TIPS: Understanding Treasury Inflation-Protected Securities


Inflation is a threat to every long-term investor, but with the right investments, you can protect yourself from the loss of purchasing power that inflation can cause. TIPS, or Treasury Inflation-Protected Securities, are a valuable weapon in your inflation-fighting arsenal.

TIPS are bonds, but they have a key characteristic that most bonds lack: Their value is tied to rises and falls in consumer prices. Later in this article, you'll learn more about TIPS and how to buy them, but first, let's examine just how detrimental inflation can be if you don't fight it.

Why inflation matters
For several years, inflation rates have been fairly subdued, so many people don't remember just what inflation can do to your wealth. During the late 1970s and early 1980s, however, everyone got a firsthand introduction to the ravages of inflation. The oil shocks of the 1970s not only pushed gasoline prices sharply higher but also contributed to higher costs that brought on rising prices throughout the economy. With prices rising at a more than 10% annual clip from 1979 to 1981, it took less than a decade for prices to double, cutting the true value of every dollar you owned in half.

For investors, inflation brought an even more devastating impact, reducing the value of their bond holdings substantially. When inflation rose, the government and other bond issuers had to raise the interest rates that their bonds paid in order to attract investors. But with high-rate bonds available, the prices of existing lower-rate bonds fell precipitously. Moreover, with prices rising so fast, bond investors found that by the time they got their principal back when their bonds matured, the money they received had only a fraction of the purchasing power of their original investment.

TIPS and inflation
In early 1997, the U.S. Treasury responded to ongoing calls for an investment that would help investors reduce inflation risk in their portfolios. By issuing Treasury Inflation-Protected Securities, or TIPS for short, the Treasury changed the way that most bonds were structured.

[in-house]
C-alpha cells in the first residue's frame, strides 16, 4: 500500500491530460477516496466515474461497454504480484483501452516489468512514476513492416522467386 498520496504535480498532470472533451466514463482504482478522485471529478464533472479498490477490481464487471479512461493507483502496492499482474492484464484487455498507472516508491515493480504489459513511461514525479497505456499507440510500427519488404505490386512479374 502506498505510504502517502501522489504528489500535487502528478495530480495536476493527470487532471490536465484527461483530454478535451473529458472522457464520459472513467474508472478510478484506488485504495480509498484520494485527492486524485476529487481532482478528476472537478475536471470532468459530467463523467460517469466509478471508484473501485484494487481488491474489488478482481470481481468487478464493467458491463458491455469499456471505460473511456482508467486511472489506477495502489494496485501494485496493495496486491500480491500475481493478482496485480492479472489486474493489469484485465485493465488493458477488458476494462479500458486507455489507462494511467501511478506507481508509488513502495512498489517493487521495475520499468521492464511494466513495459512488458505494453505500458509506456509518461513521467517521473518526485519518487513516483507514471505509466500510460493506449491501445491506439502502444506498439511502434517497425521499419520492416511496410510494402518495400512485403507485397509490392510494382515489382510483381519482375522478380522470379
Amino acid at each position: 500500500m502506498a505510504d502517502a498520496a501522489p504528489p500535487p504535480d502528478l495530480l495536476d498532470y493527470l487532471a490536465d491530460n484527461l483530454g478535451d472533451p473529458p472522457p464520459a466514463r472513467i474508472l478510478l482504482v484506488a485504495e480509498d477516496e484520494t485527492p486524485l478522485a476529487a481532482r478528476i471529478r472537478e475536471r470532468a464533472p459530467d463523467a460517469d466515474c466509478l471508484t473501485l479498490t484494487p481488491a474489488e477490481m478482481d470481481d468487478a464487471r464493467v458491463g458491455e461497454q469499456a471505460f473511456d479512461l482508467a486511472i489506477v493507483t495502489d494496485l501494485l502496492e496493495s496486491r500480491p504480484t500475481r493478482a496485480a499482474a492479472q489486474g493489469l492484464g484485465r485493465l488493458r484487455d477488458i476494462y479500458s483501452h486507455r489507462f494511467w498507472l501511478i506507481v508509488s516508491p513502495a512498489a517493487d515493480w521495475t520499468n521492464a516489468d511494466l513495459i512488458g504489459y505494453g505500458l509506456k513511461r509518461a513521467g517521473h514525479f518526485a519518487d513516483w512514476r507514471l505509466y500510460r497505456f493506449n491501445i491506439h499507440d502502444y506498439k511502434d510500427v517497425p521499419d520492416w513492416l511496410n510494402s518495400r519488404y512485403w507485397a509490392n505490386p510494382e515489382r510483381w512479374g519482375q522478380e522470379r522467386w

Before TIPS, most bonds had just two variables: how much interest you received and how long you had to wait to get your initial investment back. Once you bought a bond, you would know exactly how much money you'd get, both in interest payments on a regular basis during the lifespan of the bond as well as in your final principal payment at maturity.

But TIPS introduced a new variable by adding inflation to the mix. In particular, TIPS use the Consumer Price Index, a measure of the prices that Americans pay for a basket of goods ranging from food and housing to cars and clothing. Unlike traditional bonds, whose returns were defined solely by their interest rate, rising or falling inflation affects not only the interest you receive on TIPS but also their final value at maturity.

Every month, the government releases the latest CPI figures, and the Treasury applies those numbers to the value of TIPS. So if inflation rises by 2% in a given year, then the value of TIPS that started the year with a value of $1,000 would rise by 2% to $1,020. That increase would also apply to interest payments, so if those bonds paid 1% in interest every six months, then the next interest payment would be calculated by taking the new value of $1,020 and multiplying it by 1% to get $10.20 in interest.

Fast-forward to maturity, and what you get back from the Treasury will typically be much more than your initial investment. What you'll get is however many dollars it takes to equal the current purchasing power of your original investment, based on the CPI's change over the course of the bond's lifespan. That's how TIPS protect you against inflation.

Check them out
The trade-off is that TIPS offer much lower rates than traditional bonds. In fact, lately, some TIPS have had negative rates, meaning that investors are willing to take a certain loss of purchasing power in exchange for inflation protection. Still, TIPS are worth looking into. With TIPS available both individually from the Treasury as well as through ETFs including iShares Barclays TIPS Bond , Schwab U.S. TIPS , and Vanguard Short-Term Inflation-Protected Securities Index , it's never been easier to give yourself the protection from inflation that you need.

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